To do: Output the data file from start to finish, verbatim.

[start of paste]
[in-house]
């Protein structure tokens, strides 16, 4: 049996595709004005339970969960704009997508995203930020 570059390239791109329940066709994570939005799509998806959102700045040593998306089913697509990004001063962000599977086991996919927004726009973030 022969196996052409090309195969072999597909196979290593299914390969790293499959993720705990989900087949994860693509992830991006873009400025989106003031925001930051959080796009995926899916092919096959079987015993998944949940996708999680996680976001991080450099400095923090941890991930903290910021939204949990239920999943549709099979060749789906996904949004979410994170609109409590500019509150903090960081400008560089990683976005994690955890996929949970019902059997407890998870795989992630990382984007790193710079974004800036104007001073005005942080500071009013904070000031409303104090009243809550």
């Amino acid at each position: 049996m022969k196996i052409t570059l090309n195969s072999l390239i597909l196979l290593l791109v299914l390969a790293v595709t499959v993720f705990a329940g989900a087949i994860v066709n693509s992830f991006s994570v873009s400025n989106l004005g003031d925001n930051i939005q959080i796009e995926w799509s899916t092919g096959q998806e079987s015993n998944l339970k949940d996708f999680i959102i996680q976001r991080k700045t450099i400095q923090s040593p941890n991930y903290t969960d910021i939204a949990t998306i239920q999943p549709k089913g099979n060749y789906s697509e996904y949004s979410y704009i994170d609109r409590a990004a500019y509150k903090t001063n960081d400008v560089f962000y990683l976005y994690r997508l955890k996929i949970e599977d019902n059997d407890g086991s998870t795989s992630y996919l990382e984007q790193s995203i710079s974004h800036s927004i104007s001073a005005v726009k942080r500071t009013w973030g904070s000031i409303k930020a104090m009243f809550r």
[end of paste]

[in-house]
């Protein structure tokens, strides 16, 4: 049996595709004005339970969960704009997508995203930020 570059390239791109329940066709994570939005799509998806959102700045040593998306089913697509990004001063962000599977086991996919927004726009973030 022969196996052409090309195969072999597909196979290593299914390969790293499959993720705990989900087949994860693509992830991006873009400025989106003031925001930051959080796009995926899916092919096959079987015993998944949940996708999680996680976001991080450099400095923090941890991930903290910021939204949990239920999943549709099979060749789906996904949004979410994170609109409590500019509150903090960081400008560089990683976005994690955890996929949970019902059997407890998870795989992630990382984007790193710079974004800036104007001073005005942080500071009013904070000031409303104090009243809550």
């Amino acid at each position: 049996m022969k196996i052409t570059l090309n195969s072999l390239i597909l196979l290593l791109v299914l390969a790293v595709t499959v993720f705990a329940g989900a087949i994860v066709n693509s992830f991006s994570v873009s400025n989106l004005g003031d925001n930051i939005q959080i796009e995926w799509s899916t092919g096959q998806e079987s015993n998944l339970k949940d996708f999680i959102i996680q976001r991080k700045t450099i400095q923090s040593p941890n991930y903290t969960d910021i939204a949990t998306i239920q999943p549709k089913g099979n060749y789906s697509e996904y949004s979410y704009i994170d609109r409590a990004a500019y509150k903090t001063n960081d400008v560089f962000y990683l976005y994690r997508l955890k996929i949970e599977d019902n059997d407890g086991s998870t795989s992630y996919l990382e984007q790193s995203i710079s974004h800036s927004i104007s001073a005005v726009k942080r500071t009013w973030g904070s000031i409303k930020a104090m009243f809550r």